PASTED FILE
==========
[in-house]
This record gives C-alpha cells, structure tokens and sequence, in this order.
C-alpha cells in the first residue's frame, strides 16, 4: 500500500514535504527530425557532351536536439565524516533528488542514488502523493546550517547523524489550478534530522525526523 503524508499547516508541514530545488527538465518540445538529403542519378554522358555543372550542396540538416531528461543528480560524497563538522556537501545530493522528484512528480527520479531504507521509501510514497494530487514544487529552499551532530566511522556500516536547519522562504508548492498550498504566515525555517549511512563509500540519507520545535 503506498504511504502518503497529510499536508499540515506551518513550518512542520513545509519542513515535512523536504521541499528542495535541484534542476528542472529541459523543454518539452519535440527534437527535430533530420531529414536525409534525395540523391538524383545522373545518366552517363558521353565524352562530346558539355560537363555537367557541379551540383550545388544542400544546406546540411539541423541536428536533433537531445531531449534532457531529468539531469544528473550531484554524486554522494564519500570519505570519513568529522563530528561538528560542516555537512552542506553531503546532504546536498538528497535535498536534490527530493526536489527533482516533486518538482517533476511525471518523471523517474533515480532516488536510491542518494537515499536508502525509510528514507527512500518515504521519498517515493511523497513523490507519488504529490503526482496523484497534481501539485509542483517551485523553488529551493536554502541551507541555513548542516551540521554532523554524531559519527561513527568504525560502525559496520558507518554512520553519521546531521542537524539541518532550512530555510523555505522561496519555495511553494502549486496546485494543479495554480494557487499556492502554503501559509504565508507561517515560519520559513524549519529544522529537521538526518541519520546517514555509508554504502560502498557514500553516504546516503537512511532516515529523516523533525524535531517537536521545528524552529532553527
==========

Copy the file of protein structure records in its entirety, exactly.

[in-house]
This record gives C-alpha cells, structure tokens and sequence, in this order.
C-alpha cells in the first residue's frame, strides 16, 4: 500500500514535504527530425557532351536536439565524516533528488542514488502523493546550517547523524489550478534530522525526523 503524508499547516508541514530545488527538465518540445538529403542519378554522358555543372550542396540538416531528461543528480560524497563538522556537501545530493522528484512528480527520479531504507521509501510514497494530487514544487529552499551532530566511522556500516536547519522562504508548492498550498504566515525555517549511512563509500540519507520545535 503506498504511504502518503497529510499536508499540515506551518513550518512542520513545509519542513515535512523536504521541499528542495535541484534542476528542472529541459523543454518539452519535440527534437527535430533530420531529414536525409534525395540523391538524383545522373545518366552517363558521353565524352562530346558539355560537363555537367557541379551540383550545388544542400544546406546540411539541423541536428536533433537531445531531449534532457531529468539531469544528473550531484554524486554522494564519500570519505570519513568529522563530528561538528560542516555537512552542506553531503546532504546536498538528497535535498536534490527530493526536489527533482516533486518538482517533476511525471518523471523517474533515480532516488536510491542518494537515499536508502525509510528514507527512500518515504521519498517515493511523497513523490507519488504529490503526482496523484497534481501539485509542483517551485523553488529551493536554502541551507541555513548542516551540521554532523554524531559519527561513527568504525560502525559496520558507518554512520553519521546531521542537524539541518532550512530555510523555505522561496519555495511553494502549486496546485494543479495554480494557487499556492502554503501559509504565508507561517515560519520559513524549519529544522529537521538526518541519520546517514555509508554504502560502498557514500553516504546516503537512511532516515529523516523533525524535531517537536521545528524552529532553527